Business groups want the Trade department and a public-private competitiveness body to review regulatory policies perceived as detrimental to companies, particularly small and medium enterprises (SMEs).
In a joint position paper, the Philippine Exporters Confederation (PhilExport), Philippine Chamber of Commerce and Industry (PCCI) and the Employers Confederation of the Philippines (ECOP) identified four regulations that “adversely affect business competitiveness” in the country.
The position paper, signed by PhilExport President Sergio Ortiz-Luis Jr., PCCI President George Barcelon, and ECOP President Edgardo Lacson, was submitted to the Department of Trade and Industry and the National Competitiveness Council.
Specifically, the three business groups questioned the Securities and Exchange Commission’s (SEC) Memorandum Circular (MC) 6-2014, which requires the disclosure of the complete addresses of corporations and partnerships. They claimed that requiring this of SMEs was costly as these firms tend to rent and then relocate to take advantage of lower office space prices.
“Considering the traffic, we also face the difficult task of coming up with a quorum in stockholders’ meetings with only this agenda of amending the address,” the position states.
“This policy will neither be useful in tracking delinquent companies as this may only affect those that are already compliant,” it adds.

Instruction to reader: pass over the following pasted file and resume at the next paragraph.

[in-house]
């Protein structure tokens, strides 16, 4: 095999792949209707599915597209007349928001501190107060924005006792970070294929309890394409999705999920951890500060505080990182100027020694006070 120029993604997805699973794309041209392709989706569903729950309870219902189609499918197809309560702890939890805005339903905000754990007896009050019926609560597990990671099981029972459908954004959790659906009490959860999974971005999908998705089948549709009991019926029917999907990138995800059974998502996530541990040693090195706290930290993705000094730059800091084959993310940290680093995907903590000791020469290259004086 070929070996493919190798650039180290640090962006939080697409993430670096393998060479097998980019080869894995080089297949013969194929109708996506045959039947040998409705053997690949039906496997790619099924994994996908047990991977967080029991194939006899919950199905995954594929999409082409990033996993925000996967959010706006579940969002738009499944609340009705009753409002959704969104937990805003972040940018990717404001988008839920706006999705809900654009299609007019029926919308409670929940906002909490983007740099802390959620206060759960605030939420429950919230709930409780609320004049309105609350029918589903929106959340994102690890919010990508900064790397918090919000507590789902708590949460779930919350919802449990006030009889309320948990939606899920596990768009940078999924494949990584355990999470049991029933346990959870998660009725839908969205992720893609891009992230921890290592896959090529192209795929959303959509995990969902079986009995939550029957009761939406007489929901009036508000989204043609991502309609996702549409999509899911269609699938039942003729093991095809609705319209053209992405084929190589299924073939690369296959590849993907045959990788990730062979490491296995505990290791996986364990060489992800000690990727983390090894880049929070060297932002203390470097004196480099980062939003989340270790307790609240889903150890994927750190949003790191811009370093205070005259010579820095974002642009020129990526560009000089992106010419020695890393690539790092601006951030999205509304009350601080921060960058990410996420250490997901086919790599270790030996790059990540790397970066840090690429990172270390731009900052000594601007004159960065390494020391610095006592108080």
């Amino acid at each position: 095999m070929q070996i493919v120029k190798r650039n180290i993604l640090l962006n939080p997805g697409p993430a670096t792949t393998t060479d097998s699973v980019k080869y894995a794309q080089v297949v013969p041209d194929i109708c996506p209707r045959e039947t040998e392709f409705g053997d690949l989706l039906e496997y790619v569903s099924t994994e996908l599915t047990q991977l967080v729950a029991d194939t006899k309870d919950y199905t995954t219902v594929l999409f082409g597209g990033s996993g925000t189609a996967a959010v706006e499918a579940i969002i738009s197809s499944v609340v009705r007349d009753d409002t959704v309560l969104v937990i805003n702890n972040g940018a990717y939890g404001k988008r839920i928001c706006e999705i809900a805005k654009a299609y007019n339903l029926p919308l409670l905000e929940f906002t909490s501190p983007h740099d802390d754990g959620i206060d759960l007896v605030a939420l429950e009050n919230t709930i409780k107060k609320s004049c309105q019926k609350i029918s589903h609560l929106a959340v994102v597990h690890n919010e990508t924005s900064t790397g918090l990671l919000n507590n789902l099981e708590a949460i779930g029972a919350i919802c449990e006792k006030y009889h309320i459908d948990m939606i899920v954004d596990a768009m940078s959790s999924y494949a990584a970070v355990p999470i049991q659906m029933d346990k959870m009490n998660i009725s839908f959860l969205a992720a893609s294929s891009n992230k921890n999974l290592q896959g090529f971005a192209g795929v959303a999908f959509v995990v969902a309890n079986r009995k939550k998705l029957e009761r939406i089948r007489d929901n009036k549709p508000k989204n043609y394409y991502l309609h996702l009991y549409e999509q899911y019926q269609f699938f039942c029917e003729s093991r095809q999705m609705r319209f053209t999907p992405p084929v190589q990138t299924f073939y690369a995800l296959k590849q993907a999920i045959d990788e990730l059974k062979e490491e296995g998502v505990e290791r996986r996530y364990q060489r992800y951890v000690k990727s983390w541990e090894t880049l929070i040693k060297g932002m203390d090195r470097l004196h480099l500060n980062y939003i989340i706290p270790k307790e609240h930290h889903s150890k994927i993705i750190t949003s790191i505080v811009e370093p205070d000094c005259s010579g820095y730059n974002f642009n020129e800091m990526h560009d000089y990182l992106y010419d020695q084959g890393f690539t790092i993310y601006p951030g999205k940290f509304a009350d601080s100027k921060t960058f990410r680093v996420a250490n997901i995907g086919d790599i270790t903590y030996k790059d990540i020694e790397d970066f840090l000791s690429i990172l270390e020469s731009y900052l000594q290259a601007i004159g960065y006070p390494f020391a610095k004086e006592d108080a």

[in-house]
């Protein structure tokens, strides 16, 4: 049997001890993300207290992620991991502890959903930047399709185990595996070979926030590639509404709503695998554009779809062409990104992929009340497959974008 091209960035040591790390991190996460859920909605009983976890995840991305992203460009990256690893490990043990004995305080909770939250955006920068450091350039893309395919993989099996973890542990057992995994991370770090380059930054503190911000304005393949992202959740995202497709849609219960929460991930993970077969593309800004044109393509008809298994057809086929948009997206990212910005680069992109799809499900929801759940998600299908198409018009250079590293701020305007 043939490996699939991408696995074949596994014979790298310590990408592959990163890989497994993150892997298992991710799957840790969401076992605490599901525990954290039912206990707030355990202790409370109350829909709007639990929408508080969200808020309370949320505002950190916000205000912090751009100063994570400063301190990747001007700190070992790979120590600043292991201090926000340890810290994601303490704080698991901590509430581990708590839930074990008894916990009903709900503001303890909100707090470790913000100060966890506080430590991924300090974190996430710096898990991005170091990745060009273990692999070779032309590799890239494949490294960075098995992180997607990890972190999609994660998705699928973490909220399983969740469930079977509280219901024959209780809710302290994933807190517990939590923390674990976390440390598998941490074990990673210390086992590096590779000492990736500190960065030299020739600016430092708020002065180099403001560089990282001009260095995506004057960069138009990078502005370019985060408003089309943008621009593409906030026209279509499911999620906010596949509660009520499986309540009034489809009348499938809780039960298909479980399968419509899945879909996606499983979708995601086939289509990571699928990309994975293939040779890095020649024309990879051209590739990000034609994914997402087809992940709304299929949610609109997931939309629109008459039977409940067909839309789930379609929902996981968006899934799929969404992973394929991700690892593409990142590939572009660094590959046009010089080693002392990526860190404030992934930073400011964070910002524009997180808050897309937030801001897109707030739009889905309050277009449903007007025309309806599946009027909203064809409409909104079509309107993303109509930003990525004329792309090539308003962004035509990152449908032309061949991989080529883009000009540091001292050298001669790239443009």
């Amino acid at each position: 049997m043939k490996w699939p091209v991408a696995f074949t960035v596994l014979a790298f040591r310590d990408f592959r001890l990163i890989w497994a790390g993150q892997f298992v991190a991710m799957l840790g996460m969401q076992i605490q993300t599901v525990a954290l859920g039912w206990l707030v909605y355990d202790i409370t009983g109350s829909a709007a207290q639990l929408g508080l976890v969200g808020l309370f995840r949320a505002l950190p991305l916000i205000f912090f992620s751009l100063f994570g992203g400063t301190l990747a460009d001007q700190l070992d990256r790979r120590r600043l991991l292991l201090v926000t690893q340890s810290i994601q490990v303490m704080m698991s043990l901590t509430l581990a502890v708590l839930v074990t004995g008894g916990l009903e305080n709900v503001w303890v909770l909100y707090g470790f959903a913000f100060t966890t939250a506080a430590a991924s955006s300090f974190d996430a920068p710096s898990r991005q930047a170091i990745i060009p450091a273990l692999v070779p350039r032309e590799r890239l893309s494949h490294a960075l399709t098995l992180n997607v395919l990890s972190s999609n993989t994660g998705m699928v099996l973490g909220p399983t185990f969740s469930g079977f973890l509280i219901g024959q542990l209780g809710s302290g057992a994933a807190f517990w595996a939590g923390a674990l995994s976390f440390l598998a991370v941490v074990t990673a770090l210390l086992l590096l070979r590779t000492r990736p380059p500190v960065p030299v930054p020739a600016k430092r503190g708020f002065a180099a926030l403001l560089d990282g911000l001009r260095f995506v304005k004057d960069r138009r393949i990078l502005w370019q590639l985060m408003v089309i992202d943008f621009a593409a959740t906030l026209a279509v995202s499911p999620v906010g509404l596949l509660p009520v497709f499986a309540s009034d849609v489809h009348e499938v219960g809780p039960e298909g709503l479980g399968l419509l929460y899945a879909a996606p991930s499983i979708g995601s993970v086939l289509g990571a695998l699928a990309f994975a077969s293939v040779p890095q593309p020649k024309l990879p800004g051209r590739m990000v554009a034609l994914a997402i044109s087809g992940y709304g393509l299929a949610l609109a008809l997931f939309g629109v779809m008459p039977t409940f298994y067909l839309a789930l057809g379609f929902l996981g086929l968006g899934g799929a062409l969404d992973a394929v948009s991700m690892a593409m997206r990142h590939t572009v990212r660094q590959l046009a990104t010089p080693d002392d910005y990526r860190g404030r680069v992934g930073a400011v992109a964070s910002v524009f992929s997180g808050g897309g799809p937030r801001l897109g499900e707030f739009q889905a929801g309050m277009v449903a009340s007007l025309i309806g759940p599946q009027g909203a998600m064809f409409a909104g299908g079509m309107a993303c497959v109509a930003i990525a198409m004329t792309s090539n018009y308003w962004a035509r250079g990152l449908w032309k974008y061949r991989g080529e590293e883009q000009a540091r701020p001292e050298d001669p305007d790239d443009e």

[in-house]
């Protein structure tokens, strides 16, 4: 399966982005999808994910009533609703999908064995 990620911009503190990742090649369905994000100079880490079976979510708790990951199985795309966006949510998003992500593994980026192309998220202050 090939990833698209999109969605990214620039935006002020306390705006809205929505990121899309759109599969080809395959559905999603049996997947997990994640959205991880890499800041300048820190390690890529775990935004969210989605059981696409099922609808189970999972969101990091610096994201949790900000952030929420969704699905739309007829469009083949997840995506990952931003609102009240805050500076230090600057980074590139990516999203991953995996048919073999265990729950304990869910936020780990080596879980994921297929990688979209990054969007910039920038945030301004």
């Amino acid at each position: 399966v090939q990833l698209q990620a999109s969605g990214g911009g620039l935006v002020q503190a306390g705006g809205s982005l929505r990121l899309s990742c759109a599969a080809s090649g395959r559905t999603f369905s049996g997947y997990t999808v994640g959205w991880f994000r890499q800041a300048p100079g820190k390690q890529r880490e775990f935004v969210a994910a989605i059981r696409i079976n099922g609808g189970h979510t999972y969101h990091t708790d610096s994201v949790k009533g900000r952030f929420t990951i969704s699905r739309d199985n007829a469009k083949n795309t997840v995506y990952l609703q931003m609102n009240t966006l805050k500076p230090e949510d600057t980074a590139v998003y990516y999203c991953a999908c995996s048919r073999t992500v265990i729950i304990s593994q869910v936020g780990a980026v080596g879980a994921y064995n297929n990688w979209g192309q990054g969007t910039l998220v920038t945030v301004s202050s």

Also an issue is MC 20-2013, which directs all board directors and key officers of publicly listed firms to attend, at least once a year, corporate governance training seminars conducted by SEC-accredited providers.
The business groups cited traffic and cost concerns, noting that with a fee of P7,000 per board member, this means companies will have to shell out at least P100,000.
“Corporate governance as a subject of a seminar will be quite standard anyway. We see no major changes in the modules and if any, these can easily be transmitted or published electronically . . . There should at least be 10 members of any board and the P100,000 expense for something that may not add real value is counterproductive,” the groups claimed.
They suggested that the SEC “give board members freedom to participate” and “allow the use of relevant on-line training facilities.”
Another concern is the SEC’s MC 10-2014, which implements the Bureau of Internal Revenue’s (BIR) Revenue Regulation (RR) 1-2014 mandating the submission of an alphabetical list of employees, their income and the taxes paid.
This rule should be suspended, the business groups said, “as it poses a grave threat to our ability to attract local and foreign investments,” citing among others abuse of discretion without regard to the right to privacy and possible violations bank secrecy laws.
The last concern involves a Board of Accountacy (BOA) rule, requiring companies earning above P10 million a year to engage certified public accountants for the preparation of financial statements and to include disclosure notes in said statements.
“This is a clear case of vested interest compromising the competitiveness of corporations especially SMEs that will be prejudiced by this imposition,” the groups said, claiming that the BOA rule is “unnecessary and redundant” and that SMEs’ chief accountants or finance managers do the duty.
If the concern is to ensure the integrity of a company’s financial statements, the groups pointed to existing BOA and SEC rules regarding accounting ethics and standards.
“We bring up this concern with the SEC, noting that the BOA requested the SEC to assist in monitoring the compliance of those submitting the annual statutory financial statement,” it added.